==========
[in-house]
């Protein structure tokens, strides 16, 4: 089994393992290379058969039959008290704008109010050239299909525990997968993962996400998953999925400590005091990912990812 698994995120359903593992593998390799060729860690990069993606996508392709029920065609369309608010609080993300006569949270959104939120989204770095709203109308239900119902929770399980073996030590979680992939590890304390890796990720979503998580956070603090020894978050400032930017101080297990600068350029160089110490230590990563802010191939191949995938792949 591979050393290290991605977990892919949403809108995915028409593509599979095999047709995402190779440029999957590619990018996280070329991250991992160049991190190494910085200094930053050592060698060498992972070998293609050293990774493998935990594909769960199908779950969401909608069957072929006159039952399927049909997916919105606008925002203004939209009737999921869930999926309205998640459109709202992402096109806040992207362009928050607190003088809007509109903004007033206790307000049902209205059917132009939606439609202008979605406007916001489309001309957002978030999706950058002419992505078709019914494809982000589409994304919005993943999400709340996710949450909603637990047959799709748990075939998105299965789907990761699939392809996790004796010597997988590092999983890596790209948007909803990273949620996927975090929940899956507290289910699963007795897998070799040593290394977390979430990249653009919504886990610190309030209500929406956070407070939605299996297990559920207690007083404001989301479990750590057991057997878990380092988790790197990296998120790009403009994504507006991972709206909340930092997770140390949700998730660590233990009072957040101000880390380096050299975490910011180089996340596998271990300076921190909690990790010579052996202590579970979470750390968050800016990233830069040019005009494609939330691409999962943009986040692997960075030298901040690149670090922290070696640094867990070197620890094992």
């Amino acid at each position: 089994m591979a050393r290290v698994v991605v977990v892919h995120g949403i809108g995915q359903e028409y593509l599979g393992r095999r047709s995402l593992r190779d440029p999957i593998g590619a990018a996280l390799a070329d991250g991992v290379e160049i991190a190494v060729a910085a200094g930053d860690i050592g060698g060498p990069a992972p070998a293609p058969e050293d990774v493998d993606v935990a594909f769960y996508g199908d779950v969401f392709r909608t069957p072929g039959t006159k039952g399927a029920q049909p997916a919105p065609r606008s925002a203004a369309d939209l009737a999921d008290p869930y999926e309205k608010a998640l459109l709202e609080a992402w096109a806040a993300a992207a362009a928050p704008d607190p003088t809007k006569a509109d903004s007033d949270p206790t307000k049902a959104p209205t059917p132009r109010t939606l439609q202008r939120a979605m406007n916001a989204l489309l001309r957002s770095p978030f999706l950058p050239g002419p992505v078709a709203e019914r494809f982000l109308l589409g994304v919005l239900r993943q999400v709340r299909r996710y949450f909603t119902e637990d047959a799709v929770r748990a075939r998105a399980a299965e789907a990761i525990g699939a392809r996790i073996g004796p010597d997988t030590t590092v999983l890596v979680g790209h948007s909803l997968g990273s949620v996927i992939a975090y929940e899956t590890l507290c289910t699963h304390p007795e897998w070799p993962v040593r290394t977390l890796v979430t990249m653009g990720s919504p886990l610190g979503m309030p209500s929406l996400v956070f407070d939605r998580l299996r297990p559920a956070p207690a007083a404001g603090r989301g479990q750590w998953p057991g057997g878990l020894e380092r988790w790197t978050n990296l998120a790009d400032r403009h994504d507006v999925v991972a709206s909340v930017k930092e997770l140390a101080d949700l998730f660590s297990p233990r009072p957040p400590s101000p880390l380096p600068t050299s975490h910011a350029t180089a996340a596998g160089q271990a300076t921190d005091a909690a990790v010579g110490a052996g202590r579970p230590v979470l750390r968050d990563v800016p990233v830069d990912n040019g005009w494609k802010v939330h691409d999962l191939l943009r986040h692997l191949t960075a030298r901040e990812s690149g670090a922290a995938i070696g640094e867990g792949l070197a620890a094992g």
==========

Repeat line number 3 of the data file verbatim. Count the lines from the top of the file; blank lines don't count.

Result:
């Amino acid at each position: 089994m591979a050393r290290v698994v991605v977990v892919h995120g949403i809108g995915q359903e028409y593509l599979g393992r095999r047709s995402l593992r190779d440029p999957i593998g590619a990018a996280l390799a070329d991250g991992v290379e160049i991190a190494v060729a910085a200094g930053d860690i050592g060698g060498p990069a992972p070998a293609p058969e050293d990774v493998d993606v935990a594909f769960y996508g199908d779950v969401f392709r909608t069957p072929g039959t006159k039952g399927a029920q049909p997916a919105p065609r606008s925002a203004a369309d939209l009737a999921d008290p869930y999926e309205k608010a998640l459109l709202e609080a992402w096109a806040a993300a992207a362009a928050p704008d607190p003088t809007k006569a509109d903004s007033d949270p206790t307000k049902a959104p209205t059917p132009r109010t939606l439609q202008r939120a979605m406007n916001a989204l489309l001309r957002s770095p978030f999706l950058p050239g002419p992505v078709a709203e019914r494809f982000l109308l589409g994304v919005l239900r993943q999400v709340r299909r996710y949450f909603t119902e637990d047959a799709v929770r748990a075939r998105a399980a299965e789907a990761i525990g699939a392809r996790i073996g004796p010597d997988t030590t590092v999983l890596v979680g790209h948007s909803l997968g990273s949620v996927i992939a975090y929940e899956t590890l507290c289910t699963h304390p007795e897998w070799p993962v040593r290394t977390l890796v979430t990249m653009g990720s919504p886990l610190g979503m309030p209500s929406l996400v956070f407070d939605r998580l299996r297990p559920a956070p207690a007083a404001g603090r989301g479990q750590w998953p057991g057997g878990l020894e380092r988790w790197t978050n990296l998120a790009d400032r403009h994504d507006v999925v991972a709206s909340v930017k930092e997770l140390a101080d949700l998730f660590s297990p233990r009072p957040p400590s101000p880390l380096p600068t050299s975490h910011a350029t180089a996340a596998g160089q271990a300076t921190d005091a909690a990790v010579g110490a052996g202590r579970p230590v979470l750390r968050d990563v800016p990233v830069d990912n040019g005009w494609k802010v939330h691409d999962l191939l943009r986040h692997l191949t960075a030298r901040e990812s690149g670090a922290a995938i070696g640094e867990g792949l070197a620890a094992g």